The Company That Sends Employees On Free International Vacations

Frequent-flyer points from corporate spending to send employees on international vacations. Is this the future of company perks?

The Company That Sends Employees On Free International Vacations
[Photo: Flickr user Andrés Nieto Porras]

Delta Cockins is 41 years old and she’s never owned a passport. She’s never needed one because despite years of working, Cockins, who’s been an inventory planner for the e-commerce apparel company Betabrand for the past two years, has had other obligations. “I help my family financially, so traveling [abroad] has never been an option for me,” she says.


Though they had other reasons for it, a lot of other Betabrand employees hadn’t traveled abroad either, says cofounder Chris Lindland, who discovered this during one of the company’s happy hours last fall. Lindland built Betabrand into a 60-person company expected to bring in $18 million this year by pushing the limits of branding with hackathons, crowdsourcing, and campaigns that have featured female PhDs instead of professional models. After learning that many of his employees hadn’t traveled outside the country, he decided he would take a creative approach to get them traveling without their having to worry about how to stretch their paycheck to cover such a trip.

Lindland thought the company’s spending could be consolidated onto one corporate credit card that would earn frequent-flyer miles for every purchase. Saving them up gave Betabrand a way to send staffers on the trips they’d only been dreaming about at no extra cost. The company covers the flight and four nights in a hotel.

But they had to work a little for it. To get a coveted ticket to the “FlyAway Program,” employees have to write down a place they’ve always wanted to visit and why, and a lucky winner is chosen every four to six weeks. Spending money is also covered through company “fun raisers.” Employees gather at a watering hole and pass a hat. Donations all go to the traveler. Lindland says this way, everyone is invested in that person’s experience.

He also notes that vacation time isn’t docked for these trips. According to Lindland, that would be a buzzkill, yet he encourages people to take Thursday through Tuesday so they are out of the office for only two to three days.

When Fast Company talked to Delta Cockins, she was set to head off to Paris, a destination chosen by her colleagues because it would be a place she could “eat enough good food to gain 10 pounds and maybe come back with a husband,” she quips. Though Lindland’s best efforts to send Cockins to Borneo to commune with orangutans were thwarted, he’s quite satisfied that she’s going to experience the City of Lights. “She is one of the more sophisticated people who work for this company,” he explains. “And it was a shock for me to find out she hadn’t traveled because her first financial responsibility was her family.”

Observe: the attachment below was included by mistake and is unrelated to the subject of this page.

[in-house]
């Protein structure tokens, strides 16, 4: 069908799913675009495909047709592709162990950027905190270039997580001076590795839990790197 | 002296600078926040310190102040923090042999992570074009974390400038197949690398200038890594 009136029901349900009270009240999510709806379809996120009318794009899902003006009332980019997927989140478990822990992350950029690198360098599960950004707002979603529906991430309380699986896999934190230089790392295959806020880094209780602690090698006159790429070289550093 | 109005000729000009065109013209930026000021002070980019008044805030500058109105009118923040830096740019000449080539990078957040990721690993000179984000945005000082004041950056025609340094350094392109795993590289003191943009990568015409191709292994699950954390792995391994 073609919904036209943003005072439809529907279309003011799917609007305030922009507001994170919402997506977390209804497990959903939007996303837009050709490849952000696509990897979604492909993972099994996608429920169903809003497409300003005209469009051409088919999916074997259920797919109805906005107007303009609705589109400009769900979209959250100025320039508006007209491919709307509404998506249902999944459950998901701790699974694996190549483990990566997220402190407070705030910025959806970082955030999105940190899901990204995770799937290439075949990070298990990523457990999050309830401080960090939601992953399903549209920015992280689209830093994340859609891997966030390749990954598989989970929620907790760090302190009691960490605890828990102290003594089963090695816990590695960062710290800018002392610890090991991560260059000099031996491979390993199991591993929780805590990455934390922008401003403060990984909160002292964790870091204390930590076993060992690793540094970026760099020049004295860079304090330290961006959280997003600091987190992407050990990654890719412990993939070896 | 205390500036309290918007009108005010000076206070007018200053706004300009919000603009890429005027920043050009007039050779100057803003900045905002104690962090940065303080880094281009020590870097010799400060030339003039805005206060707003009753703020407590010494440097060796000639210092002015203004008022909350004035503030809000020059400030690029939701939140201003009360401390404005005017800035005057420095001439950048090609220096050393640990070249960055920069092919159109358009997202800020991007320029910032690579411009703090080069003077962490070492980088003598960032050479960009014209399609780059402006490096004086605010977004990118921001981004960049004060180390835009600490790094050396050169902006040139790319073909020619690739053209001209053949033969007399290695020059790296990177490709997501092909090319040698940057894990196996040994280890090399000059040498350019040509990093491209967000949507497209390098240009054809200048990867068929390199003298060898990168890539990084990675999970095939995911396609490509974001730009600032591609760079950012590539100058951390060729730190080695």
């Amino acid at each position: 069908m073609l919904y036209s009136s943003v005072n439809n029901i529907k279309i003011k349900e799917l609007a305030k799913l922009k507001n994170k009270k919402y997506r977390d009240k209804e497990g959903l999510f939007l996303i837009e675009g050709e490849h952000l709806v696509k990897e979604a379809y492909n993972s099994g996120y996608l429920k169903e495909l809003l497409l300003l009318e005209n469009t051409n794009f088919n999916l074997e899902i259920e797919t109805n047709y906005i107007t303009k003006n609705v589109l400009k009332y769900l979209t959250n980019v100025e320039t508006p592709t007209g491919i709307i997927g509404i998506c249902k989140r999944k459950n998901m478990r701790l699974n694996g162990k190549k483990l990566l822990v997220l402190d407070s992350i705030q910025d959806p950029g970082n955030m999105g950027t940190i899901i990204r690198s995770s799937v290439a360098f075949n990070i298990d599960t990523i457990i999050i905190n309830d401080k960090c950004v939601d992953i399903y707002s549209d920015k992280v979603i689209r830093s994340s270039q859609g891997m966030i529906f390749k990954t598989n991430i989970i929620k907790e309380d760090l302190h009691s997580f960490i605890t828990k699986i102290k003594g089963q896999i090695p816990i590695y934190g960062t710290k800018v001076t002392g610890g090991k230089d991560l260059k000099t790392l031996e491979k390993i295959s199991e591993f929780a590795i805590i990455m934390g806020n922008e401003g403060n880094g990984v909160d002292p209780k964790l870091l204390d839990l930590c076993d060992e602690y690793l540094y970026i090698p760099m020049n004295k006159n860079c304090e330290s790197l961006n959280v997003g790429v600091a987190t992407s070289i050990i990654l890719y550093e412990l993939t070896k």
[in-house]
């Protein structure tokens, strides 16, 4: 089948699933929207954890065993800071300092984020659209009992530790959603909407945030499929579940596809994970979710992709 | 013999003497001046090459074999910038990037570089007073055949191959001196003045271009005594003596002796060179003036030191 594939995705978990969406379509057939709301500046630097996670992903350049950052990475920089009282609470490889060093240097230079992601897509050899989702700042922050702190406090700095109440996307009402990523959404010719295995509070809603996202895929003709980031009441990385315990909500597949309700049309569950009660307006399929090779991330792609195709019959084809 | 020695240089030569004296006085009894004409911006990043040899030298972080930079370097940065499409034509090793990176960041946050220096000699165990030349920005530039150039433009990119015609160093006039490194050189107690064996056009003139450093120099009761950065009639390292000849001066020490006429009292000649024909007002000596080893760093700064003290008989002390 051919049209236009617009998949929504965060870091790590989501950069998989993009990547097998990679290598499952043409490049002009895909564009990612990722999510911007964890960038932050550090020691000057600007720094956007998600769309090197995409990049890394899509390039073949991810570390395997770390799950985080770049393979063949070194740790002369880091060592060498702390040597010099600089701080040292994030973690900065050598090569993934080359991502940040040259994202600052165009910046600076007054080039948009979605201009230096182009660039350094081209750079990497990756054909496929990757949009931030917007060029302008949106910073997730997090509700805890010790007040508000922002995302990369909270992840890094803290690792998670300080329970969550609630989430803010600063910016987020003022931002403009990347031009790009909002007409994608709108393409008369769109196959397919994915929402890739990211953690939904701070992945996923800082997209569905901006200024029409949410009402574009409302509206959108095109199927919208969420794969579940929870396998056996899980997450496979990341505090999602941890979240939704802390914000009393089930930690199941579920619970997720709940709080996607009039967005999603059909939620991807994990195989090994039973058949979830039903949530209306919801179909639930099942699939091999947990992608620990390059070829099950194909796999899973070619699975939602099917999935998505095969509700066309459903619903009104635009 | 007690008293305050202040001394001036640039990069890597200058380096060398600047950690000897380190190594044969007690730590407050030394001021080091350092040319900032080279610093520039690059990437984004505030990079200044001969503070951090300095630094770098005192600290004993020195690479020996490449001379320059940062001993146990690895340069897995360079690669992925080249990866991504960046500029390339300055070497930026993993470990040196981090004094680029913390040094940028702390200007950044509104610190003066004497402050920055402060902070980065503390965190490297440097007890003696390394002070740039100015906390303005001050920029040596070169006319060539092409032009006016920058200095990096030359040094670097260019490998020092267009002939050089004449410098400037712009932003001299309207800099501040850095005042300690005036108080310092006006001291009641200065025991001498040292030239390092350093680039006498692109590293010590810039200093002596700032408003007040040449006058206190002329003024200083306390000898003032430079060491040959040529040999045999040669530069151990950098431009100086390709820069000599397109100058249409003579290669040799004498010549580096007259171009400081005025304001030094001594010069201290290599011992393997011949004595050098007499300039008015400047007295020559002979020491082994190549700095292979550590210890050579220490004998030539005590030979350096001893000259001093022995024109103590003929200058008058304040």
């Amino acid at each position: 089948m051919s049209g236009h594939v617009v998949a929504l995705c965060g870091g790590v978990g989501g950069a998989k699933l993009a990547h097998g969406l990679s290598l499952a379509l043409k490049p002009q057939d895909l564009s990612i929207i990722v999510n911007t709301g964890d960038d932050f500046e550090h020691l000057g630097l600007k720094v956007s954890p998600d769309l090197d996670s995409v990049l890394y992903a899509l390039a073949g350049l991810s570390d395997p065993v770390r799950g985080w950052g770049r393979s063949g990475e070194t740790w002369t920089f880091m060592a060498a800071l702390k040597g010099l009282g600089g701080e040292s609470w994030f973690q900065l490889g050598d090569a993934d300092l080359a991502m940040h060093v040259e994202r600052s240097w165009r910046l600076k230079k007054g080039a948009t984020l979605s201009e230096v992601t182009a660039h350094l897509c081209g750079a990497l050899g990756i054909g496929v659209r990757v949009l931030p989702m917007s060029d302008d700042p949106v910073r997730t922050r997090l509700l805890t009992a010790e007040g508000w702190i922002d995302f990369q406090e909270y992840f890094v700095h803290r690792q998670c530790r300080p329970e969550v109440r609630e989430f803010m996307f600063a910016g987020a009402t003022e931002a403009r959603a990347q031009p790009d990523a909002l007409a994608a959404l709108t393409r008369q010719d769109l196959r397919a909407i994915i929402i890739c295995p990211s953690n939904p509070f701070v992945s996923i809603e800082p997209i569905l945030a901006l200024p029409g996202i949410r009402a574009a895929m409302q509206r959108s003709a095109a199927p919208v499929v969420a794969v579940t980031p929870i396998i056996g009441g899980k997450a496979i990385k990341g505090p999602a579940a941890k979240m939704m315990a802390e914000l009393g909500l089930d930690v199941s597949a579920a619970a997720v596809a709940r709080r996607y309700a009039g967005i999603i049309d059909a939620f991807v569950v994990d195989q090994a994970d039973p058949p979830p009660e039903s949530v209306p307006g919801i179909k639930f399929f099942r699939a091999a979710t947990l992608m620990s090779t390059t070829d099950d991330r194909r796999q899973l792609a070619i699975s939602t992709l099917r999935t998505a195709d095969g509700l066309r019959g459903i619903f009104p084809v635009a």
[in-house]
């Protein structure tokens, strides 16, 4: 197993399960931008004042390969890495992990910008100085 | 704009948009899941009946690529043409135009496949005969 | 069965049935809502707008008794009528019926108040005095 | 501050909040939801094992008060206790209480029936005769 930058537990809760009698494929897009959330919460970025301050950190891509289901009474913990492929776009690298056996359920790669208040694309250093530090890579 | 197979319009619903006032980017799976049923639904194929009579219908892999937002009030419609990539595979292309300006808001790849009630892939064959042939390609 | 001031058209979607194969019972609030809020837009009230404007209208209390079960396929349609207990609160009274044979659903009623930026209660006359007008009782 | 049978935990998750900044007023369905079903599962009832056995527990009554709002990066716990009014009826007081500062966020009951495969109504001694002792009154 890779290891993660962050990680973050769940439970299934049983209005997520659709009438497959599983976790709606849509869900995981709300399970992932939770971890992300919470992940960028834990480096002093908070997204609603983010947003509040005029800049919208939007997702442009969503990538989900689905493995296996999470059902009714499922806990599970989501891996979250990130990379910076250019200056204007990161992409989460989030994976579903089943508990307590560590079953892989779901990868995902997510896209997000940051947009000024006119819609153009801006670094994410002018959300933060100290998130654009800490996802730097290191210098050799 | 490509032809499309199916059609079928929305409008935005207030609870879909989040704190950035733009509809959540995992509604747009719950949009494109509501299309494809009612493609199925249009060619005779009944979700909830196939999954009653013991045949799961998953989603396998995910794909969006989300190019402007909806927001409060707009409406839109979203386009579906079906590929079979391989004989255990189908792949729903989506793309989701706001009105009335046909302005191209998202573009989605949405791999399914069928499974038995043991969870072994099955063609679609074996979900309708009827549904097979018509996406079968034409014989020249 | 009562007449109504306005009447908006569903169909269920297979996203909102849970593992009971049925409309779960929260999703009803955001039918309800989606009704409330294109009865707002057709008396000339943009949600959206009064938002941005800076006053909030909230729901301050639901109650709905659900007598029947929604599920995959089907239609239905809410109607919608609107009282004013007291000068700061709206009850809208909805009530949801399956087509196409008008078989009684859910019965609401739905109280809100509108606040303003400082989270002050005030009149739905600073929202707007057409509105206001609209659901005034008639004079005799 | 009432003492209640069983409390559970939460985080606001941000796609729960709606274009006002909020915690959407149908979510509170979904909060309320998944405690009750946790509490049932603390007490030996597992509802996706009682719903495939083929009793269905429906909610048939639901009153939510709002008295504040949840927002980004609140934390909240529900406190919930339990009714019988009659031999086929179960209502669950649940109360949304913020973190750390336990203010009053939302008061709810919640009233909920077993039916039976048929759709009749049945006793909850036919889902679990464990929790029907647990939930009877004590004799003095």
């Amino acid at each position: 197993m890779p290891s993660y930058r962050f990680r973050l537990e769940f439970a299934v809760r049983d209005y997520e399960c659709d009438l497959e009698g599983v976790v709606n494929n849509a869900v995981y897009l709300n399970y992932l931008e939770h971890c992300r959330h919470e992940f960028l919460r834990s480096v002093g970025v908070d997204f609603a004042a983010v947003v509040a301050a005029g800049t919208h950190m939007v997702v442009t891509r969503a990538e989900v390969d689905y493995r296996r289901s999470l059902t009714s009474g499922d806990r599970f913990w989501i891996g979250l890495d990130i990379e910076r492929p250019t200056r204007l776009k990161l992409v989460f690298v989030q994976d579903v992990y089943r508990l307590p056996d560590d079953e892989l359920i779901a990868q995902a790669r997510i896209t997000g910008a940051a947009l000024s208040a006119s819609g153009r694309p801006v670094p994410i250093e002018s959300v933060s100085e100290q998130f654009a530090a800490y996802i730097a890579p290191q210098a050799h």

Cockins is the fourth Betabrand employee to hit the road. Others have gone to Iceland and Ireland. When she returns, says Lindland, they’ll announce the fifth, and Cockins will play host to the “fun raiser.”


Lindland explains that his staff is surrounded by startups that serve employees free food from five-star chefs. “We serve granola,” he admits. Still, he believes that the company gains way more by sending employees abroad than by sending him to New York to meet an investor. Several studies have shown that even thinking of traveling to other countries can make us more creative.

But all-hands-supported travel like this has an even bigger impact on encouraging positive company culture, Lindland posits. “The moral of the story is that this costs nothing,” he maintains. By shifting spending and doing things a bit differently, he says, “it’s been electricity in the business. It’s very team-oriented and genuine.” Company perks like free puppies, nap pods, and beer pong may just be going the way of three-martini lunches.

About the author

Lydia Dishman is a reporter writing about the intersection of tech, leadership, and innovation. She is a regular contributor to Fast Company and has written for CBS Moneywatch, Fortune, The Guardian, Popular Science, and the New York Times, among others.